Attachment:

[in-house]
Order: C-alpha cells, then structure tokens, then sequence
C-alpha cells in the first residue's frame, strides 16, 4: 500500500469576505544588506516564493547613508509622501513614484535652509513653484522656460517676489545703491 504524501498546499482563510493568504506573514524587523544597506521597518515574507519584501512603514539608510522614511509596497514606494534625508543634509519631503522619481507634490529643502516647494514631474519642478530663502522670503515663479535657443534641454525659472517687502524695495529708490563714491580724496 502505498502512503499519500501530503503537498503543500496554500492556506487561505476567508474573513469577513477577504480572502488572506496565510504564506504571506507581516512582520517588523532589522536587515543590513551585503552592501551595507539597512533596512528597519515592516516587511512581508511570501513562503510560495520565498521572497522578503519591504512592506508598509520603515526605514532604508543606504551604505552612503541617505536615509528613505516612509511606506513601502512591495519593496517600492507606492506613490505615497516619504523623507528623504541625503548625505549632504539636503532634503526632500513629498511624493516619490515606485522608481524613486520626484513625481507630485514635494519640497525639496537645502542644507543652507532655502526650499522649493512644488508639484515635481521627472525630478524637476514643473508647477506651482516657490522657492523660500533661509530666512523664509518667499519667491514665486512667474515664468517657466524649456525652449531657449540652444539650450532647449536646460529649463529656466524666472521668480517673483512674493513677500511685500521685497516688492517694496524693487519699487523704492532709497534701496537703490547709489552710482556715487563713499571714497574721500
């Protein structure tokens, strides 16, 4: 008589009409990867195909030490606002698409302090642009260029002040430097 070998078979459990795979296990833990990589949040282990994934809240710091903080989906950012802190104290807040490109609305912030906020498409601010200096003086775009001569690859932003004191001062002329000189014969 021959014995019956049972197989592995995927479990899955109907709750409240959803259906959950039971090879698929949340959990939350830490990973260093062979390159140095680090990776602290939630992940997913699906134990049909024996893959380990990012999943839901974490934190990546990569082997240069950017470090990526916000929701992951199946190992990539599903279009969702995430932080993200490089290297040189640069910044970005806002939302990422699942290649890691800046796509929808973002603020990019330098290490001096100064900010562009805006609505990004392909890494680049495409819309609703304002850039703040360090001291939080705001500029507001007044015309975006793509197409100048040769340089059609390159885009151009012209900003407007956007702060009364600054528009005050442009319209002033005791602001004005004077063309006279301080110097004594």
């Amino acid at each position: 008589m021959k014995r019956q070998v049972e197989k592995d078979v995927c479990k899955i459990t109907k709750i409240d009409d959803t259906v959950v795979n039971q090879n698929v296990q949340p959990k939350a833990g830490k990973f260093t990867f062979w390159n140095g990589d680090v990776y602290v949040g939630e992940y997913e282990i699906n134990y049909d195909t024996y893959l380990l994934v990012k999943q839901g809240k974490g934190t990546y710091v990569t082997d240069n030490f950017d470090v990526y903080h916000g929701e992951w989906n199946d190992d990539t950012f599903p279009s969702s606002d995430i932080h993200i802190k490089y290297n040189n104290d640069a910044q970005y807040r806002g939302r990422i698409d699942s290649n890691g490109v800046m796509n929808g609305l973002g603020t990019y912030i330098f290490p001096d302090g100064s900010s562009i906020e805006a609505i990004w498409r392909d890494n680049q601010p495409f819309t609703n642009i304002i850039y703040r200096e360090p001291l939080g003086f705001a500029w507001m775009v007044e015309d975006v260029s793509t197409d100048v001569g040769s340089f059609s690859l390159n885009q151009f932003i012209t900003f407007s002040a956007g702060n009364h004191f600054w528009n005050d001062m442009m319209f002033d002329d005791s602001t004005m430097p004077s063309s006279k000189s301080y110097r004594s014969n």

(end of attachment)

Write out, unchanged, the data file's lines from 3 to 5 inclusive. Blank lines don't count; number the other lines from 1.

C-alpha cells in the first residue's frame, strides 16, 4: 500500500469576505544588506516564493547613508509622501513614484535652509513653484522656460517676489545703491 504524501498546499482563510493568504506573514524587523544597506521597518515574507519584501512603514539608510522614511509596497514606494534625508543634509519631503522619481507634490529643502516647494514631474519642478530663502522670503515663479535657443534641454525659472517687502524695495529708490563714491580724496 502505498502512503499519500501530503503537498503543500496554500492556506487561505476567508474573513469577513477577504480572502488572506496565510504564506504571506507581516512582520517588523532589522536587515543590513551585503552592501551595507539597512533596512528597519515592516516587511512581508511570501513562503510560495520565498521572497522578503519591504512592506508598509520603515526605514532604508543606504551604505552612503541617505536615509528613505516612509511606506513601502512591495519593496517600492507606492506613490505615497516619504523623507528623504541625503548625505549632504539636503532634503526632500513629498511624493516619490515606485522608481524613486520626484513625481507630485514635494519640497525639496537645502542644507543652507532655502526650499522649493512644488508639484515635481521627472525630478524637476514643473508647477506651482516657490522657492523660500533661509530666512523664509518667499519667491514665486512667474515664468517657466524649456525652449531657449540652444539650450532647449536646460529649463529656466524666472521668480517673483512674493513677500511685500521685497516688492517694496524693487519699487523704492532709497534701496537703490547709489552710482556715487563713499571714497574721500
């Protein structure tokens, strides 16, 4: 008589009409990867195909030490606002698409302090642009260029002040430097 070998078979459990795979296990833990990589949040282990994934809240710091903080989906950012802190104290807040490109609305912030906020498409601010200096003086775009001569690859932003004191001062002329000189014969 021959014995019956049972197989592995995927479990899955109907709750409240959803259906959950039971090879698929949340959990939350830490990973260093062979390159140095680090990776602290939630992940997913699906134990049909024996893959380990990012999943839901974490934190990546990569082997240069950017470090990526916000929701992951199946190992990539599903279009969702995430932080993200490089290297040189640069910044970005806002939302990422699942290649890691800046796509929808973002603020990019330098290490001096100064900010562009805006609505990004392909890494680049495409819309609703304002850039703040360090001291939080705001500029507001007044015309975006793509197409100048040769340089059609390159885009151009012209900003407007956007702060009364600054528009005050442009319209002033005791602001004005004077063309006279301080110097004594």
């Amino acid at each position: 008589m021959k014995r019956q070998v049972e197989k592995d078979v995927c479990k899955i459990t109907k709750i409240d009409d959803t259906v959950v795979n039971q090879n698929v296990q949340p959990k939350a833990g830490k990973f260093t990867f062979w390159n140095g990589d680090v990776y602290v949040g939630e992940y997913e282990i699906n134990y049909d195909t024996y893959l380990l994934v990012k999943q839901g809240k974490g934190t990546y710091v990569t082997d240069n030490f950017d470090v990526y903080h916000g929701e992951w989906n199946d190992d990539t950012f599903p279009s969702s606002d995430i932080h993200i802190k490089y290297n040189n104290d640069a910044q970005y807040r806002g939302r990422i698409d699942s290649n890691g490109v800046m796509n929808g609305l973002g603020t990019y912030i330098f290490p001096d302090g100064s900010s562009i906020e805006a609505i990004w498409r392909d890494n680049q601010p495409f819309t609703n642009i304002i850039y703040r200096e360090p001291l939080g003086f705001a500029w507001m775009v007044e015309d975006v260029s793509t197409d100048v001569g040769s340089f059609s690859l390159n885009q151009f932003i012209t900003f407007s002040a956007g702060n009364h004191f600054w528009n005050d001062m442009m319209f002033d002329d005791s602001t004005m430097p004077s063309s006279k000189s301080y110097r004594s014969n």